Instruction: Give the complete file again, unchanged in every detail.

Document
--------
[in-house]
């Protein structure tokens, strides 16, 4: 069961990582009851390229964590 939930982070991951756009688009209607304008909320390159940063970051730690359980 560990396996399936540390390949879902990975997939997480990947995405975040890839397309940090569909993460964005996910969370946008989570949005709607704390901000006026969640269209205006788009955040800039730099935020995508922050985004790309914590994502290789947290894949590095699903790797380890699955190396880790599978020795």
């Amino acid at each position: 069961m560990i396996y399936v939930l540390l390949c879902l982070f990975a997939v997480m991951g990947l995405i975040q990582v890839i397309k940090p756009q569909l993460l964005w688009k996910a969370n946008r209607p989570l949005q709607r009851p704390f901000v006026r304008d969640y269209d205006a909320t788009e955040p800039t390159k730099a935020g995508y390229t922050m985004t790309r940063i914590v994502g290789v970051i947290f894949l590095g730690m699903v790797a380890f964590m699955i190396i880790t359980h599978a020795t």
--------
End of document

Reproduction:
[in-house]
């Protein structure tokens, strides 16, 4: 069961990582009851390229964590 939930982070991951756009688009209607304008909320390159940063970051730690359980 560990396996399936540390390949879902990975997939997480990947995405975040890839397309940090569909993460964005996910969370946008989570949005709607704390901000006026969640269209205006788009955040800039730099935020995508922050985004790309914590994502290789947290894949590095699903790797380890699955190396880790599978020795």
């Amino acid at each position: 069961m560990i396996y399936v939930l540390l390949c879902l982070f990975a997939v997480m991951g990947l995405i975040q990582v890839i397309k940090p756009q569909l993460l964005w688009k996910a969370n946008r209607p989570l949005q709607r009851p704390f901000v006026r304008d969640y269209d205006a909320t788009e955040p800039t390159k730099a935020g995508y390229t922050m985004t790309r940063i914590v994502g290789v970051i947290f894949l590095g730690m699903v790797a380890f964590m699955i190396i880790t359980h599978a020795t």